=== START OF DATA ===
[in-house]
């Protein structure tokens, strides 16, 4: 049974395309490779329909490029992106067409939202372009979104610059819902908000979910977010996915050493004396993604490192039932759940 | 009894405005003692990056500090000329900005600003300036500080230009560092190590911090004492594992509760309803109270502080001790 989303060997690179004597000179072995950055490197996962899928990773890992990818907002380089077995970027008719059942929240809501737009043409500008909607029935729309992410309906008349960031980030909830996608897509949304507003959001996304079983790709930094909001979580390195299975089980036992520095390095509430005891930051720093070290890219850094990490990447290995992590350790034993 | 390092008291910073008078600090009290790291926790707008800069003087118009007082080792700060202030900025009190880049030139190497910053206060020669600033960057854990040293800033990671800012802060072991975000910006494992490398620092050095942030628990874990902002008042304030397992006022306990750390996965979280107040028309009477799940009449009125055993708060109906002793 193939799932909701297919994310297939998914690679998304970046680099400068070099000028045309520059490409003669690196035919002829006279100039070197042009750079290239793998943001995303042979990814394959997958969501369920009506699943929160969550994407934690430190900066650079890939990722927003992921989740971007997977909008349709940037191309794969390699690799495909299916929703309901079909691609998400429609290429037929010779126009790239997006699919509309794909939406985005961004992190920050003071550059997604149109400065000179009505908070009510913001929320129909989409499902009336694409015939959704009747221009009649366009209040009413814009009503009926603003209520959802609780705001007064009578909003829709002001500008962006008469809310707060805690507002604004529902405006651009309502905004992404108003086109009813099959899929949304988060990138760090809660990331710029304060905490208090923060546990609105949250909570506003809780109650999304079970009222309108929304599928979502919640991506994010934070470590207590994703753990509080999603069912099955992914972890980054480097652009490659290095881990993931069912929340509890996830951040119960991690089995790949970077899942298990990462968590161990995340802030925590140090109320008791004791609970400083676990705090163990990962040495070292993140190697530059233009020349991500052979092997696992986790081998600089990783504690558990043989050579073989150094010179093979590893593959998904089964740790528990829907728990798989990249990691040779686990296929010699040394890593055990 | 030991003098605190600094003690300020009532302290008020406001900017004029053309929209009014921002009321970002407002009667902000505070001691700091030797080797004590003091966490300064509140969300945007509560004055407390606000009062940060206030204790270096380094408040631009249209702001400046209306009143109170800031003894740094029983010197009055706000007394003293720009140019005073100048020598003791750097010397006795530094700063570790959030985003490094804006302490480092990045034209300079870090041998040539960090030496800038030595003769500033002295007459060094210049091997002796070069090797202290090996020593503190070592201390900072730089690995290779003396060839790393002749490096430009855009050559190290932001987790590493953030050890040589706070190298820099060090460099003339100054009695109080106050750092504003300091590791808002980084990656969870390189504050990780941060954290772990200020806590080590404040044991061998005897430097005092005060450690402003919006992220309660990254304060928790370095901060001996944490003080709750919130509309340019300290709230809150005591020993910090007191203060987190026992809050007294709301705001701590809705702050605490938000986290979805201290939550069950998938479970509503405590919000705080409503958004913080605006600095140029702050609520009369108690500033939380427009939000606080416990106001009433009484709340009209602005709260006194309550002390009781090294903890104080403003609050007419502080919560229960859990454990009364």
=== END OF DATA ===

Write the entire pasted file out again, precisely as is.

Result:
[in-house]
């Protein structure tokens, strides 16, 4: 049974395309490779329909490029992106067409939202372009979104610059819902908000979910977010996915050493004396993604490192039932759940 | 009894405005003692990056500090000329900005600003300036500080230009560092190590911090004492594992509760309803109270502080001790 989303060997690179004597000179072995950055490197996962899928990773890992990818907002380089077995970027008719059942929240809501737009043409500008909607029935729309992410309906008349960031980030909830996608897509949304507003959001996304079983790709930094909001979580390195299975089980036992520095390095509430005891930051720093070290890219850094990490990447290995992590350790034993 | 390092008291910073008078600090009290790291926790707008800069003087118009007082080792700060202030900025009190880049030139190497910053206060020669600033960057854990040293800033990671800012802060072991975000910006494992490398620092050095942030628990874990902002008042304030397992006022306990750390996965979280107040028309009477799940009449009125055993708060109906002793 193939799932909701297919994310297939998914690679998304970046680099400068070099000028045309520059490409003669690196035919002829006279100039070197042009750079290239793998943001995303042979990814394959997958969501369920009506699943929160969550994407934690430190900066650079890939990722927003992921989740971007997977909008349709940037191309794969390699690799495909299916929703309901079909691609998400429609290429037929010779126009790239997006699919509309794909939406985005961004992190920050003071550059997604149109400065000179009505908070009510913001929320129909989409499902009336694409015939959704009747221009009649366009209040009413814009009503009926603003209520959802609780705001007064009578909003829709002001500008962006008469809310707060805690507002604004529902405006651009309502905004992404108003086109009813099959899929949304988060990138760090809660990331710029304060905490208090923060546990609105949250909570506003809780109650999304079970009222309108929304599928979502919640991506994010934070470590207590994703753990509080999603069912099955992914972890980054480097652009490659290095881990993931069912929340509890996830951040119960991690089995790949970077899942298990990462968590161990995340802030925590140090109320008791004791609970400083676990705090163990990962040495070292993140190697530059233009020349991500052979092997696992986790081998600089990783504690558990043989050579073989150094010179093979590893593959998904089964740790528990829907728990798989990249990691040779686990296929010699040394890593055990 | 030991003098605190600094003690300020009532302290008020406001900017004029053309929209009014921002009321970002407002009667902000505070001691700091030797080797004590003091966490300064509140969300945007509560004055407390606000009062940060206030204790270096380094408040631009249209702001400046209306009143109170800031003894740094029983010197009055706000007394003293720009140019005073100048020598003791750097010397006795530094700063570790959030985003490094804006302490480092990045034209300079870090041998040539960090030496800038030595003769500033002295007459060094210049091997002796070069090797202290090996020593503190070592201390900072730089690995290779003396060839790393002749490096430009855009050559190290932001987790590493953030050890040589706070190298820099060090460099003339100054009695109080106050750092504003300091590791808002980084990656969870390189504050990780941060954290772990200020806590080590404040044991061998005897430097005092005060450690402003919006992220309660990254304060928790370095901060001996944490003080709750919130509309340019300290709230809150005591020993910090007191203060987190026992809050007294709301705001701590809705702050605490938000986290979805201290939550069950998938479970509503405590919000705080409503958004913080605006600095140029702050609520009369108690500033939380427009939000606080416990106001009433009484709340009209602005709260006194309550002390009781090294903890104080403003609050007419502080919560229960859990454990009364």